WASHINGTON (Reuters) - Congress on Thursday passed legislation to strengthen security along the border with Mexico, trying to tackle the politically sensitive issue of illegal immigrants ahead of November congressional elections.
The Senate passed the bill on a voice vote, two days after the House of Representatives interrupted a six-week recess to approve it and another measure providing aid for struggling states.
The $600 million border security bill now goes to President Barack Obama, who had requested the funding. Obama will sign it into law on Friday, a White House spokesman said.
The president said the legislation would "build upon our successful efforts to protect communities along the Southwest border and across the country."
"And this new law will also strengthen our partnership with Mexico in targeting the gangs and criminal organizations that operate on both sides of our shared border," Obama said in a statement.
The $600 million will fund some 1,500 new border patrol agents, customs inspectors and other law enforcement officials along the southwestern border, as well as two more unmanned aerial "drones" to monitor border activities.
Congress' speedy approval of the border security funds marked a rare display of bipartisanship in the hot-button immigration debate.
Senator Charles Schumer, a Democrat and one of only two senators present for debate of the bill in the 100-member chamber, said he hoped its passage would help break a deadlock over broader immigration reforms, and Obama said he wanted to continue working toward that goal.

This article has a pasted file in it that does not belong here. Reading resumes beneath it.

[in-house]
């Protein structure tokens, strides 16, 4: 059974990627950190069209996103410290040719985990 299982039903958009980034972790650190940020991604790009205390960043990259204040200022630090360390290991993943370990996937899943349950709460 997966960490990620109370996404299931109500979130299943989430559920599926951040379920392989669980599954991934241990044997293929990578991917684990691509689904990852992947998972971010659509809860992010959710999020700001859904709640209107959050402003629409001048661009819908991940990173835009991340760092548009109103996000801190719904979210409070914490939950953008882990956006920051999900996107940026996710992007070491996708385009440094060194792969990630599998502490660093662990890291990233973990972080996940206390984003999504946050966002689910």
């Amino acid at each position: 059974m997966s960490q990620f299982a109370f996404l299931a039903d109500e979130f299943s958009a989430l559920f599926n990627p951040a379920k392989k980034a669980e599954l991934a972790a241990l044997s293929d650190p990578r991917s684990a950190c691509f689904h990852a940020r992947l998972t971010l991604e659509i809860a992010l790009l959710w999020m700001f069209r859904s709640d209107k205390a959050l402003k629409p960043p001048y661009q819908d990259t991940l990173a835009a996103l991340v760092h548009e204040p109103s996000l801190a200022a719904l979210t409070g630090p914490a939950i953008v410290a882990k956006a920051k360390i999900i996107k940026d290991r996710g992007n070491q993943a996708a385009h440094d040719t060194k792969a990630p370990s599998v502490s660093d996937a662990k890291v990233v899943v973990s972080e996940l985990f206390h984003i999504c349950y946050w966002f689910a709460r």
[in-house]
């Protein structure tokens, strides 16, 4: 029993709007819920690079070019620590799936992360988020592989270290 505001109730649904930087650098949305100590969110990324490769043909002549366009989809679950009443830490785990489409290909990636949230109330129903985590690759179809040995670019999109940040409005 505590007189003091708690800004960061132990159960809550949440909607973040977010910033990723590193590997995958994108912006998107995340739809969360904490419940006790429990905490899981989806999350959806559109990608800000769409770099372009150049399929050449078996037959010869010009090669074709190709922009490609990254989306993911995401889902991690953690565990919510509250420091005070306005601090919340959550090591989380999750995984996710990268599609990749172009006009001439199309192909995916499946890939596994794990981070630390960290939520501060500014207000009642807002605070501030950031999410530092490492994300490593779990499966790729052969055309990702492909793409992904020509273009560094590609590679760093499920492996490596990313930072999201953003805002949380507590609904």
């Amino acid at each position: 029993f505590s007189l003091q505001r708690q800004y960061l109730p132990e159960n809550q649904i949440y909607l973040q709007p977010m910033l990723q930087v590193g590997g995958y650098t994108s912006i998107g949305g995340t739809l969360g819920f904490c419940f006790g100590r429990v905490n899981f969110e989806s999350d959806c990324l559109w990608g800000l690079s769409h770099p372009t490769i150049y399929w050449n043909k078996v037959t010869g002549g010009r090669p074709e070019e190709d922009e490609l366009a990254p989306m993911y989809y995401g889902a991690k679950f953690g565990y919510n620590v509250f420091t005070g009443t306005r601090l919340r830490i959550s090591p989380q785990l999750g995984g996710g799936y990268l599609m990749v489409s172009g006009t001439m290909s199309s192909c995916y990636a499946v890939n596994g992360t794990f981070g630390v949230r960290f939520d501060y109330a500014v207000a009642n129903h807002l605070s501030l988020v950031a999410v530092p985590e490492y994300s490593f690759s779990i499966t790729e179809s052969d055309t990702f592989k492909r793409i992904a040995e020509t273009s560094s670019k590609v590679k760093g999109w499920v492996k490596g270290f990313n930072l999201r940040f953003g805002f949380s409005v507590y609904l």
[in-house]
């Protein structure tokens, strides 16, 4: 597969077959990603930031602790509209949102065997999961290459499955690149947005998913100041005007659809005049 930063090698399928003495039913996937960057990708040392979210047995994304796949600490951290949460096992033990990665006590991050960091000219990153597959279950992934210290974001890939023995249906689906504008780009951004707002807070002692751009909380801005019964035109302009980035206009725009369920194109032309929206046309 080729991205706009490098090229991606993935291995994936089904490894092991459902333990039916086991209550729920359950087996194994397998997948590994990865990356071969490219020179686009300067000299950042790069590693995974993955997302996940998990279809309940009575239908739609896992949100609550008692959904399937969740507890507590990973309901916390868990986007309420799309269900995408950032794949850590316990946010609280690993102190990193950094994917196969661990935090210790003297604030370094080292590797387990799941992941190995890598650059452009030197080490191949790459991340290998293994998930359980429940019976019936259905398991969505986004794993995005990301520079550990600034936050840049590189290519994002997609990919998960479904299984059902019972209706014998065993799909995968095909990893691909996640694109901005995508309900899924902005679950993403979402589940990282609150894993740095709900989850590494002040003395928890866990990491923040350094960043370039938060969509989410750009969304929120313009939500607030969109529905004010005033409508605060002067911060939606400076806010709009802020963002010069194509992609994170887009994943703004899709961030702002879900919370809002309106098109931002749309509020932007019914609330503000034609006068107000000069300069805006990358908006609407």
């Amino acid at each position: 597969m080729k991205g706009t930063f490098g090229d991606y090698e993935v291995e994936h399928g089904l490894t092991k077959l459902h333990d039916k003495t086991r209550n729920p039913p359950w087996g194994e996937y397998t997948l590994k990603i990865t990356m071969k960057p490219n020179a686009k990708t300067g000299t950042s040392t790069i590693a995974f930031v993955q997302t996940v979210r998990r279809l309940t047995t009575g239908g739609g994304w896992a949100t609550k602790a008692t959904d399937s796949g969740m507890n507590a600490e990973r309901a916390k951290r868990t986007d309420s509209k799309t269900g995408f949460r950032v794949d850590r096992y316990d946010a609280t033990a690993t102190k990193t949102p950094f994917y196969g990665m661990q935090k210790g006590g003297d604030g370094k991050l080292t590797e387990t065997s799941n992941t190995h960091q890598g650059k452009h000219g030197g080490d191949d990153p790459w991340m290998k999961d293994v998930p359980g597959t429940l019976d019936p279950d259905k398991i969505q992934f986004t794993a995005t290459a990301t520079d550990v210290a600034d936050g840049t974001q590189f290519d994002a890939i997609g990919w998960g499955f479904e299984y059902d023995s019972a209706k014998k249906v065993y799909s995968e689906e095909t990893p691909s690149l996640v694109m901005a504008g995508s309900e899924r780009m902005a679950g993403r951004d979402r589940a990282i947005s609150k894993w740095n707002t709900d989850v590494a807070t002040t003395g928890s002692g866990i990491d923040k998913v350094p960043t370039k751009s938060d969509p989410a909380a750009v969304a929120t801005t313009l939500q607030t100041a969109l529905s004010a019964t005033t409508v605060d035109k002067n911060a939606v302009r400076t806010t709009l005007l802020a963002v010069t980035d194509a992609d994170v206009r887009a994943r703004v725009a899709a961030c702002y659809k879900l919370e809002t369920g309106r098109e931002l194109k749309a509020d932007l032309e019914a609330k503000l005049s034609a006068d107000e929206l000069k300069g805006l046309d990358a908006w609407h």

But it appeared an uphill battle in the increasingly partisan atmosphere ahead of the November 2 elections.
There are about 11 million illegal immigrants believed to be living in the United States. But immigration advocates say Republicans have inflated concerns about illegals to put Democrats on the defensive as Democrats try to keep control of Congress.
With the measure's passage, members of Congress who are running for re-election will be able to spend the next several weeks boasting that they acted to reinforce the border.
The plan is financed with higher visa fees on some foreign companies operating in the United States, prompting a protest from the government of India, whose companies would be hit.
Schumer denied the bill intended to target India, saying the intent was to raise fees on companies that exploit a U.S. law to import a high percentage of their workers from abroad.
"Congress does not want the H-1B visa program to be a vehicle for creating multinational temp agencies," he said.
Senate aides said the fee increase was for just three years, and that four Indian technology companies would be affected: Tata, Infosys, Wipro and Mahindra Satyam.
The bill will fund 1,000 new border patrol agents and 250 customs and border protection officers at points of entry. It will also pay for more than 250 special immigration enforcement agents, investigators, and intelligence analysts.
Republican Senators John McCain and Jon Kyl, both from Arizona, said the bill was a "start" but more needed to be done to make the border secure.
Officials in southwestern states have asked for more help from the federal government to stem the flow of illegal immigrants, weapons and narcotics. Obama already has ordered more National Guard troops to the border for a year.
A federal judge last month blocked key parts of an Arizona law that sought to drive illegal immigrants out of the state, handing a victory to the Obama administration, which argued the measure was unconstitutional.
Editing by Mohammad Zargham